- File:Nicolas Poussin - Et in Arcadia ego (deuxième version).jpg - Wikimedia Commons
- File:Nicolas Poussin - Et in Arcadia ego (deuxième version).jpg
- et in Arcadia ego
File:Nicolas Poussin - Et in Arcadia ego (deuxième version).jpg - Wikimedia Commons
The meaning of this highly intricate composition seems to be that, from prehistory onward, the discovery of art has been the creative response of humankind to the shocking discovery of mortality. The undated mid-eighteenth-century marble bas-relief part of the Shepherds Monument, a garden feature at Shugborough House , Staffordshire, England, beneath it is the cryptic Shugborough inscription , as yet undeciphered. The reversed composition suggests that it was copied from an engraving , the compositions of which are commonly reversed because direct copies to the plate produce mirror images on printing.
In another relief was sculpted as part of the monument marking Poussin's tomb in Rome, on which it appears beneath a bust of the artist. In the words of the art historian Richard Verdi, it appears as if the shepherds are contemplating "their own author's death. Carved below the title are the words "After Nicholas Poussin". The main part of the carving shows a military tank in a pastoral landscape.
While the phrase " et in arcadia ego " is a nominal phrase with no finite verb, it is a well-formed construction because substantive and copular verb omission is perfectly acceptable in Latin. Pseudohistorians unaware of that aspect of Latin grammar have concluded that the sentence is incomplete, missing a verb, and have speculated that it represents some esoteric message concealed in a possibly anagrammatic code.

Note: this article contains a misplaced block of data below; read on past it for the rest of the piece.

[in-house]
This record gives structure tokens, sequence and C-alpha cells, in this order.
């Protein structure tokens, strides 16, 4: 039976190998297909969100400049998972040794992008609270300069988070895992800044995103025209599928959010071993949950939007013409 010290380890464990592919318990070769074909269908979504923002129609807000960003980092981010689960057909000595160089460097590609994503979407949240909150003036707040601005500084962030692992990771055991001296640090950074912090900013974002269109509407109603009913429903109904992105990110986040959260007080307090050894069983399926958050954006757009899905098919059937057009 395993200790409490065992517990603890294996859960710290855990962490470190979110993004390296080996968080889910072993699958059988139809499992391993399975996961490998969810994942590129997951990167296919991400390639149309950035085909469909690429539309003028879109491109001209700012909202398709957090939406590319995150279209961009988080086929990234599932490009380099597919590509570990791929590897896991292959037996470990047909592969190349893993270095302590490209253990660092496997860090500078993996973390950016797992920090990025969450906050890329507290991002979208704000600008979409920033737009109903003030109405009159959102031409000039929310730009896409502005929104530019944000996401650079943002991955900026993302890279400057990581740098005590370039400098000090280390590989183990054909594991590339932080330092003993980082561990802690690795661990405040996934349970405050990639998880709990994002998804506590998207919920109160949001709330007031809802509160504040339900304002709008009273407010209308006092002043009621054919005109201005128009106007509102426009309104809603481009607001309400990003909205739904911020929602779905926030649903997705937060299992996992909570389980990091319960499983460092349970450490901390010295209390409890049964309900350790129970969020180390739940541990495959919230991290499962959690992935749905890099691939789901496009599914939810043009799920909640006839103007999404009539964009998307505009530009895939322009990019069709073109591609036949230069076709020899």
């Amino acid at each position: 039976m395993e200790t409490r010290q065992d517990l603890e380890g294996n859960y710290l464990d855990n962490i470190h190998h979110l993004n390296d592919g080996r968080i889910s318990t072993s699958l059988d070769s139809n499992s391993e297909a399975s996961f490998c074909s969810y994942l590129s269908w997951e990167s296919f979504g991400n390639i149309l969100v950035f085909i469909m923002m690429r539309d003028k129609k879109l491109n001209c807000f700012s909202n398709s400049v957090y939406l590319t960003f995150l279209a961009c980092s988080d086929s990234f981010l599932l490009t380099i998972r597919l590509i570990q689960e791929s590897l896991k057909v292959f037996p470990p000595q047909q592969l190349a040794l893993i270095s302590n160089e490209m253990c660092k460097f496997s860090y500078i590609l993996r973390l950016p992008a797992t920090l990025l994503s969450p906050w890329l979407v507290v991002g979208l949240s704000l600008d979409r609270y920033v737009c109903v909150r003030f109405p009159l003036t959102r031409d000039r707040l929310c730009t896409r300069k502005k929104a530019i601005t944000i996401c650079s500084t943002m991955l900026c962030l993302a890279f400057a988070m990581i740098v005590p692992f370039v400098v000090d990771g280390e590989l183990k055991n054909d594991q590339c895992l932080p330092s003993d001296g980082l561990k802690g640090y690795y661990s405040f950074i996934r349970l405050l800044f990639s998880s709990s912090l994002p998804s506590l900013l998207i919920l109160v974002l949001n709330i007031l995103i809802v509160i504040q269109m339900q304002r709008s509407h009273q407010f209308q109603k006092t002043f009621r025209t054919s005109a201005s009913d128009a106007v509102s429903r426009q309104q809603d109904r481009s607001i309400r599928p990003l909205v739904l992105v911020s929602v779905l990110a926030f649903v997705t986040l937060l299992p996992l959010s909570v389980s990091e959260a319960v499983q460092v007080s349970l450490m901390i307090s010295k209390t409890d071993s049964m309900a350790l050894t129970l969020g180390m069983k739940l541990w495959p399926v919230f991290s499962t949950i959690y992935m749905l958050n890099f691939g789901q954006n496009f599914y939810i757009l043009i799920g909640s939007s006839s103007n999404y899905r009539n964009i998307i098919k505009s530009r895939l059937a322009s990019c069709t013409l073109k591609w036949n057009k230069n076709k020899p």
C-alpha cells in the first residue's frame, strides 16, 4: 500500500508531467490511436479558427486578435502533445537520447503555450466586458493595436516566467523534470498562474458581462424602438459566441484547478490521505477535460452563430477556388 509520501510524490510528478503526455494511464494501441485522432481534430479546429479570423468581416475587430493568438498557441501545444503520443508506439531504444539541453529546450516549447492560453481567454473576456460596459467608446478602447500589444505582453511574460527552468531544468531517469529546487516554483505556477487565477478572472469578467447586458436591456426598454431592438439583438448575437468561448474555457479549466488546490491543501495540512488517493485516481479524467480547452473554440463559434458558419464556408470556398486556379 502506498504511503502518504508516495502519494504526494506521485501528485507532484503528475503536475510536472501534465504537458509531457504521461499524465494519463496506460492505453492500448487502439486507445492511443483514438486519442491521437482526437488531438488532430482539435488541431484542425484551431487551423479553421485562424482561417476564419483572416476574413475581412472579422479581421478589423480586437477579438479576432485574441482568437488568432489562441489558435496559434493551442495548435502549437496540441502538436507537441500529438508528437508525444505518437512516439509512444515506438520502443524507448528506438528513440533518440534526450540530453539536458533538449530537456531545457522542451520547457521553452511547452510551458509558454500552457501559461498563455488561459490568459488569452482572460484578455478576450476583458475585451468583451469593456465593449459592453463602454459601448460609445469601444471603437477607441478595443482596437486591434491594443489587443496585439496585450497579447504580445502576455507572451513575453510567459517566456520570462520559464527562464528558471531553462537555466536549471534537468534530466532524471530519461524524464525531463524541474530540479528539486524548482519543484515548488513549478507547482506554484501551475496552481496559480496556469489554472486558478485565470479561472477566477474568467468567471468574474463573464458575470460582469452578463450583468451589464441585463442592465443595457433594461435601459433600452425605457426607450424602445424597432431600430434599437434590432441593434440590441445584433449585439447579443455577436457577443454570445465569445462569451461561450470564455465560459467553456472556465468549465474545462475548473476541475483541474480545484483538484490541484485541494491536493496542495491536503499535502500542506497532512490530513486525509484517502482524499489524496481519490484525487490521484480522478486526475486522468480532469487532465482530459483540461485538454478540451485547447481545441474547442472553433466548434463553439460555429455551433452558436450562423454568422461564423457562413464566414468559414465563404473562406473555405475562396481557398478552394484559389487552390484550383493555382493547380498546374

In The Holy Blood and the Holy Grail , Baigent, Leigh, and Lincoln, under the false impression that "et in arcadia ego" was not a proper Latin sentence, proposed that it is an anagram for I! Tego arcana dei , which translates to "Begone!
File:Nicolas Poussin - Et in Arcadia ego (deuxième version).jpg
I keep God's secrets", suggesting that the tomb contains the remains of Jesus or another important Biblical figure. They claimed that Poussin was privy to this secret and that he depicted an actual location. The authors did not explain why the tomb depicted in the second version of the painting should contain this secret while the distinctly different one in the first version presumably does not. Ultimately, this view is dismissed by art historians. In their book The Tomb of God , Richard Andrews and Paul Schellenberger, developing these ideas, have theorized that the Latin sentence misses the word "sum".
They argue that the extrapolated phrase et in arcadia ego sum could be an anagram for arcam dei tango iesu , which would mean "I touch the tomb of God — Jesus". Their argument presupposes that:. Geometrical Composition. Poussin often built up his compositions on geometric principles such as the "golden ratio". This term refers to the ideal proportion that is obtained by dividing a line so that the shorter part is to the longer as the longer is to the whole. Using geometry in this way to determine the layout of a painting, and its key elements, enhances the harmony and balance of the composition.
Poussin's architectual design of his compositions was another feature that appealed to Rome's intellectual elite. Interpretation of Other Mythological Paintings.
By Titian. By Bronzino.
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- Et in Arcadia ego - Wikidata.
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Palazzo Barberini, Rome. Jesuit Church of Sant'Ignazio, Rome.
Alte Pinakothek, Munich. National Gallery, London.
et in Arcadia ego
All rights reserved. Background The greatest of all French Baroque artists of the 17th century, Poussin spent most of his career in Rome, and was a leading figure in Baroque painting , being influenced in particular by Raphael and Titian c.
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Philosophical Meaning Poussin's Louvre version is much more rational and carefully composed than his earlier painting at Chatsworth. Geometrical Composition Poussin often built up his compositions on geometric principles such as the "golden ratio". Comments RSS. You are commenting using your WordPress.
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